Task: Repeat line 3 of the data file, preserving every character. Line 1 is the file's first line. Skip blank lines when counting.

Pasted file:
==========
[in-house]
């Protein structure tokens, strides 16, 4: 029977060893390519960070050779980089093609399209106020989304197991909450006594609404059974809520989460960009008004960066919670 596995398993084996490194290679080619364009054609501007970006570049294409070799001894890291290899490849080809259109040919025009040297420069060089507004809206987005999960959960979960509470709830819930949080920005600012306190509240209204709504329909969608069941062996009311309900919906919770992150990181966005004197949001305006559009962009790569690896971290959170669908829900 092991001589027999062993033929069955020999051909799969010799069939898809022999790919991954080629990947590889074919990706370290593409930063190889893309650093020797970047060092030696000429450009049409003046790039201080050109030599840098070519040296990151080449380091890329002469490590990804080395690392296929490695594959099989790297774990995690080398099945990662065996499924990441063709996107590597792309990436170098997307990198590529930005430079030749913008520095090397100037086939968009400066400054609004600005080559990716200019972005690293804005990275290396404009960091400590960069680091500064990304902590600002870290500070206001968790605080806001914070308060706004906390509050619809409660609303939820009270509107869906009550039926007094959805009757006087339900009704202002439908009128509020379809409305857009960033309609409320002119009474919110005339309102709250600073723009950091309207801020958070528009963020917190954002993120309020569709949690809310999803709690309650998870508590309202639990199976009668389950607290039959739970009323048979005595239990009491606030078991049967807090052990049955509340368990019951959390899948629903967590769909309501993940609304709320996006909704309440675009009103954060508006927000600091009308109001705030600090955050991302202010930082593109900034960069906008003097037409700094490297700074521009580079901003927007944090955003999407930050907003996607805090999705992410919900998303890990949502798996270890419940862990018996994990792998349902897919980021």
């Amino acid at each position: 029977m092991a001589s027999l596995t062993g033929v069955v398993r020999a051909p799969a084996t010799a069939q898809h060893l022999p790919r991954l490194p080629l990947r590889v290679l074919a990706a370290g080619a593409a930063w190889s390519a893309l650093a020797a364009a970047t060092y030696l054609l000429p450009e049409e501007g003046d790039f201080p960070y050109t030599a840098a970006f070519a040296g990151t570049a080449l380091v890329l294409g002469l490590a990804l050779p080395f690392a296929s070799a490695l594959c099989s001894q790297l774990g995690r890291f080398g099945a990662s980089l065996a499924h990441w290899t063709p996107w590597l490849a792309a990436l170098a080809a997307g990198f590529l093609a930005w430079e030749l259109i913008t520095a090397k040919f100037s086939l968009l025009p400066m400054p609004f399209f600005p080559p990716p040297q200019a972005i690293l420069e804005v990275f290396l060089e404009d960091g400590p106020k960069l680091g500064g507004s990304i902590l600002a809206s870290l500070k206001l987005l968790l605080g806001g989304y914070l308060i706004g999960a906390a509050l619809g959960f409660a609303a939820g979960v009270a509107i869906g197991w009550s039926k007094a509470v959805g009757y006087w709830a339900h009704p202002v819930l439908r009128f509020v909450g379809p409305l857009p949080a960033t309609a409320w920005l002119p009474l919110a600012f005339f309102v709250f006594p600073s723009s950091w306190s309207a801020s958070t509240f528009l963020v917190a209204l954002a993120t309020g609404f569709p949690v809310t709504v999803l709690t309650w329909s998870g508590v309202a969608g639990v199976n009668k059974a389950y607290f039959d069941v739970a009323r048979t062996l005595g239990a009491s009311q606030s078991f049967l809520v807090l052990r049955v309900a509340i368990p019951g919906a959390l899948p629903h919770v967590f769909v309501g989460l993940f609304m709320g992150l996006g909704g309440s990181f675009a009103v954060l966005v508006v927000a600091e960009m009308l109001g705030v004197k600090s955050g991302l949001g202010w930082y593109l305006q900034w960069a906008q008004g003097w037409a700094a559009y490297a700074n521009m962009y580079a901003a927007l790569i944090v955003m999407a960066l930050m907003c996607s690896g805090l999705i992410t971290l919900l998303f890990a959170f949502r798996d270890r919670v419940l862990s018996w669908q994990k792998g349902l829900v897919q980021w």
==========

């Amino acid at each position: 029977m092991a001589s027999l596995t062993g033929v069955v398993r020999a051909p799969a084996t010799a069939q898809h060893l022999p790919r991954l490194p080629l990947r590889v290679l074919a990706a370290g080619a593409a930063w190889s390519a893309l650093a020797a364009a970047t060092y030696l054609l000429p450009e049409e501007g003046d790039f201080p960070y050109t030599a840098a970006f070519a040296g990151t570049a080449l380091v890329l294409g002469l490590a990804l050779p080395f690392a296929s070799a490695l594959c099989s001894q790297l774990g995690r890291f080398g099945a990662s980089l065996a499924h990441w290899t063709p996107w590597l490849a792309a990436l170098a080809a997307g990198f590529l093609a930005w430079e030749l259109i913008t520095a090397k040919f100037s086939l968009l025009p400066m400054p609004f399209f600005p080559p990716p040297q200019a972005i690293l420069e804005v990275f290396l060089e404009d960091g400590p106020k960069l680091g500064g507004s990304i902590l600002a809206s870290l500070k206001l987005l968790l605080g806001g989304y914070l308060i706004g999960a906390a509050l619809g959960f409660a609303a939820g979960v009270a509107i869906g197991w009550s039926k007094a509470v959805g009757y006087w709830a339900h009704p202002v819930l439908r009128f509020v909450g379809p409305l857009p949080a960033t309609a409320w920005l002119p009474l919110a600012f005339f309102v709250f006594p600073s723009s950091w306190s309207a801020s958070t509240f528009l963020v917190a209204l954002a993120t309020g609404f569709p949690v809310t709504v999803l709690t309650w329909s998870g508590v309202a969608g639990v199976n009668k059974a389950y607290f039959d069941v739970a009323r048979t062996l005595g239990a009491s009311q606030s078991f049967l809520v807090l052990r049955v309900a509340i368990p019951g919906a959390l899948p629903h919770v967590f769909v309501g989460l993940f609304m709320g992150l996006g909704g309440s990181f675009a009103v954060l966005v508006v927000a600091e960009m009308l109001g705030v004197k600090s955050g991302l949001g202010w930082y593109l305006q900034w960069a906008q008004g003097w037409a700094a559009y490297a700074n521009m962009y580079a901003a927007l790569i944090v955003m999407a960066l930050m907003c996607s690896g805090l999705i992410t971290l919900l998303f890990a959170f949502r798996d270890r919670v419940l862990s018996w669908q994990k792998g349902l829900v897919q980021w």